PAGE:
North Hempstead Supervisor Jon Kaiman. (May 24, 2011)

North Hempstead Supervisor Jon Kaiman. (May 24, 2011) Credit: David Pokress

North Hempstead Supervisor Jon Kaiman last week struck a blow for local governments statewide when a court sided with his argument that taxpayers should not have to foot any of the bill for people seeking bachelor's or master's degrees at Manhattan's Fashion Institute of Technology.

The town had sued Nassau over the county's right to impose tuition charges on towns for local students who attend state community colleges elsewhere -- particularly FIT, which is classified in state law as a two-year community college, but also offers bachelor's and master's degrees.

In his ruling, State Supreme Court Justice Anthony Parga upheld Nassau's right to collect out-of-county tuition from towns, but limited charges to those for FIT's two-year associate degree programs. Currently, the school charges the home counties of students from outside Manhattan $10,980 per year for any degree.

Nassau's Republican administration now faces unenviable choices. It can seek an appeal of Parga's ruling even though it frees Nassau taxpayers from the bulk of FIT tuition. It also could ignore arguments it just made before Parga and join North Hempstead in a suit to block FIT from billing for local students after two years.

Or the county could do nothing. If it takes that tack, the fiscally strapped county would have to foot the bill for FIT's bachelor's and master's students from Nassau.

While the ruling has statewide implications, what makes the decision highly unusual is that FIT itself was not a party to the suit. Of FIT's 10,386 students, the school charges back local governments for 2,193 of them -- more than half from Nassau and Suffolk. Under the ruling, Nassau would be free of making payments for 265 of its 612 FIT students while Suffolk would no longer have to make payment for 268 of its 600 FIT students.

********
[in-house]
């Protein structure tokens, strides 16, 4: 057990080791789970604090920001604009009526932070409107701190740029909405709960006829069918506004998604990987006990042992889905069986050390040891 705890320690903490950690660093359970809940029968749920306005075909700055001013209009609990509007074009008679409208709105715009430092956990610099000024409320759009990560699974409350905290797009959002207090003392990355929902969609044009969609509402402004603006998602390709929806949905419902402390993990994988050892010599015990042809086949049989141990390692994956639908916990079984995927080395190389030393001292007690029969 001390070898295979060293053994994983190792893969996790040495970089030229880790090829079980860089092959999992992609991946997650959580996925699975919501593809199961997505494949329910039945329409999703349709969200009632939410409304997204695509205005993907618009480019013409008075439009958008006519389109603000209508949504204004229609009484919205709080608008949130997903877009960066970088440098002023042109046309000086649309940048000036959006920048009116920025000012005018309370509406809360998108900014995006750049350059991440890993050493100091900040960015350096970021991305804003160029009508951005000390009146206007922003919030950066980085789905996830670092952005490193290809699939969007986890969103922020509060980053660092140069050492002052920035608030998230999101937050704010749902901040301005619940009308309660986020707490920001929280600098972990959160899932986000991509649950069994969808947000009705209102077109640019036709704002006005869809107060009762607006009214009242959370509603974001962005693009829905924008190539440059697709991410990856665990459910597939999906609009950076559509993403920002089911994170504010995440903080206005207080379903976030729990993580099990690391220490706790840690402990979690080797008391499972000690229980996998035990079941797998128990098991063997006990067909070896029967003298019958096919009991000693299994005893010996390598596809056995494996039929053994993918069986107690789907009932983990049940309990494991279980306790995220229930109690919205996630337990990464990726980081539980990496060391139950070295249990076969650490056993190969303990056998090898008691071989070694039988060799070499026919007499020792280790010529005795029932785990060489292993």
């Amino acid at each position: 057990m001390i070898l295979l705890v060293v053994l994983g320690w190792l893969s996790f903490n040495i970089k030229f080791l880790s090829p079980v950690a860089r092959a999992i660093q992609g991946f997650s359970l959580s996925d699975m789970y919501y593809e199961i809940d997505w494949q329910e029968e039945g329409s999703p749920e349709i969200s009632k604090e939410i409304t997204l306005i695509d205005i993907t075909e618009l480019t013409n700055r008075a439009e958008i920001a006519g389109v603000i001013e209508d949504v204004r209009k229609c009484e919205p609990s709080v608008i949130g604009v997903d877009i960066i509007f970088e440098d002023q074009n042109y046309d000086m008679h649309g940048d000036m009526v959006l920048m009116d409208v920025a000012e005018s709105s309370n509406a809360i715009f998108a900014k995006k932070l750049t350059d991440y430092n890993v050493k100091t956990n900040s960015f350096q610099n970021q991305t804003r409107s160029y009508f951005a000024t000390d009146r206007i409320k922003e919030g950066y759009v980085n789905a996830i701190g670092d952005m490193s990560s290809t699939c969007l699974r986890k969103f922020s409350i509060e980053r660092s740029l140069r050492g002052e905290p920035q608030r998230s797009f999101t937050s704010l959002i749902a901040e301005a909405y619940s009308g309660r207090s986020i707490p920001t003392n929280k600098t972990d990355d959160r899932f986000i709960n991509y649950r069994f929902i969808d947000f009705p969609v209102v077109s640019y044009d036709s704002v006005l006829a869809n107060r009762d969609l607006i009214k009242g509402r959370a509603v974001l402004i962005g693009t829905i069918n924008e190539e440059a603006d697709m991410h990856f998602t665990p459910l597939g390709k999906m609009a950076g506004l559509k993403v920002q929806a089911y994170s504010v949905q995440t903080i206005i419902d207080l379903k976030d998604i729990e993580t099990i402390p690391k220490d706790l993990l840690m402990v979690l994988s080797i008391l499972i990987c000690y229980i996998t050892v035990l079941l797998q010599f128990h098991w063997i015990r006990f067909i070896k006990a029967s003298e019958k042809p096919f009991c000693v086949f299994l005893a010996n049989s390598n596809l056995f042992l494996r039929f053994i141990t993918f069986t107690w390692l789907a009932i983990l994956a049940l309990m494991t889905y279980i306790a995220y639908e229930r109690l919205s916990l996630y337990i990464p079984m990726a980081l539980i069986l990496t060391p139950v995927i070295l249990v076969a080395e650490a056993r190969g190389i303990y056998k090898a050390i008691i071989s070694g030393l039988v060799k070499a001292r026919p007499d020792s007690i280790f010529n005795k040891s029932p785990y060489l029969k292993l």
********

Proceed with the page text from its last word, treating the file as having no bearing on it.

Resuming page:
Loretta Lawrence Keane, an FIT vice president, said that while the ruling has no immediate impact on the school, "If we have concerns, it is that our Nassau and Suffolk students receive what the law provides. We maintain there is no limitation under the law to a particular program in which a student is enrolled."

The ruling also has a huge impact on Republican-controlled Hempstead and Oyster Bay, which did not join North Hempstead's lawsuit, but stand to benefit even more than the $1.17 million Kaiman's town should receive if the decision stands.

Nassau County Attorney John Ciampoli said Nassau's dilemma is that it is caught between two conflicting sections of state law -- one that lists FIT as a two-year community college and another that allows FIT to offer bachelor's and master's degrees.

"There is an incongruity in the two laws, which does not make sense," Ciampoli said. "Parga tried to apply common sense to the law, but if that's what the State Legislature intended, they should have said so."

Kaiman said Nassau should drop its battle against the town and unite to battle what he characterized as FIT's unfair tuition charges. "We won this for our town residents," Kaiman said. "And now the county should join forces with us . . . The great irony here is what we did was good for all county taxpayers."

Suffolk Legis. Thomas Cilmi (R-Bay Shore), a critic of the charges, is ready to enlist. He filed a resolution in the wake of the court ruling to bar the county comptroller from making any tuition payments for Suffolk's FIT students beyond the two-year program.

"This is not an argument based on party lines or county lines," Cilmi said.

Stephen Acquario, state Association of Counties executive director, said the ruling has focused attention on the issue statewide and may finally force action.